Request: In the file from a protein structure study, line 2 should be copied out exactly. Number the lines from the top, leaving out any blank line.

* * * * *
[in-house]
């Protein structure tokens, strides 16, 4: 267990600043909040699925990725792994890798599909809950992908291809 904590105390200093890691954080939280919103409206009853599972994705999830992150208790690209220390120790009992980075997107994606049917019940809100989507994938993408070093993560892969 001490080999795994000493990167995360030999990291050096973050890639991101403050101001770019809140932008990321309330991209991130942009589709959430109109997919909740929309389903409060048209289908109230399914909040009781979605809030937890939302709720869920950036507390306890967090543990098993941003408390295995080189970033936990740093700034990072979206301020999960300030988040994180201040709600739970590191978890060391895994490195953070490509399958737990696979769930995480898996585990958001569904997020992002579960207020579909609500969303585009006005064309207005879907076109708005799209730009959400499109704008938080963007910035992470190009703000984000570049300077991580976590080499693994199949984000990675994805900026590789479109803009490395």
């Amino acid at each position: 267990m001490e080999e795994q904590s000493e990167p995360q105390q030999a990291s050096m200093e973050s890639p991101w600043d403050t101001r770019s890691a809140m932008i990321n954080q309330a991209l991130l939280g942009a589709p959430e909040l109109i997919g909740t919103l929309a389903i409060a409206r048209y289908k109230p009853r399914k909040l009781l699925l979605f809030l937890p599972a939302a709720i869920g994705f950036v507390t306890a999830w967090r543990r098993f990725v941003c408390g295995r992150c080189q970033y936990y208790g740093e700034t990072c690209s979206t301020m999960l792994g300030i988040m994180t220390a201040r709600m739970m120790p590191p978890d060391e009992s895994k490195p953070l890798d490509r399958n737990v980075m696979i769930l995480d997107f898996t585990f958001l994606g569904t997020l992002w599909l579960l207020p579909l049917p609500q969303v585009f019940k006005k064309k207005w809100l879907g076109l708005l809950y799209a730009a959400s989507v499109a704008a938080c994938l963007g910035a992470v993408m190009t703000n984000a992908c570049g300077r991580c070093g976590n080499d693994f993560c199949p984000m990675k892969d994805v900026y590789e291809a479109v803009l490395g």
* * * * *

């Protein structure tokens, strides 16, 4: 267990600043909040699925990725792994890798599909809950992908291809 904590105390200093890691954080939280919103409206009853599972994705999830992150208790690209220390120790009992980075997107994606049917019940809100989507994938993408070093993560892969 001490080999795994000493990167995360030999990291050096973050890639991101403050101001770019809140932008990321309330991209991130942009589709959430109109997919909740929309389903409060048209289908109230399914909040009781979605809030937890939302709720869920950036507390306890967090543990098993941003408390295995080189970033936990740093700034990072979206301020999960300030988040994180201040709600739970590191978890060391895994490195953070490509399958737990696979769930995480898996585990958001569904997020992002579960207020579909609500969303585009006005064309207005879907076109708005799209730009959400499109704008938080963007910035992470190009703000984000570049300077991580976590080499693994199949984000990675994805900026590789479109803009490395």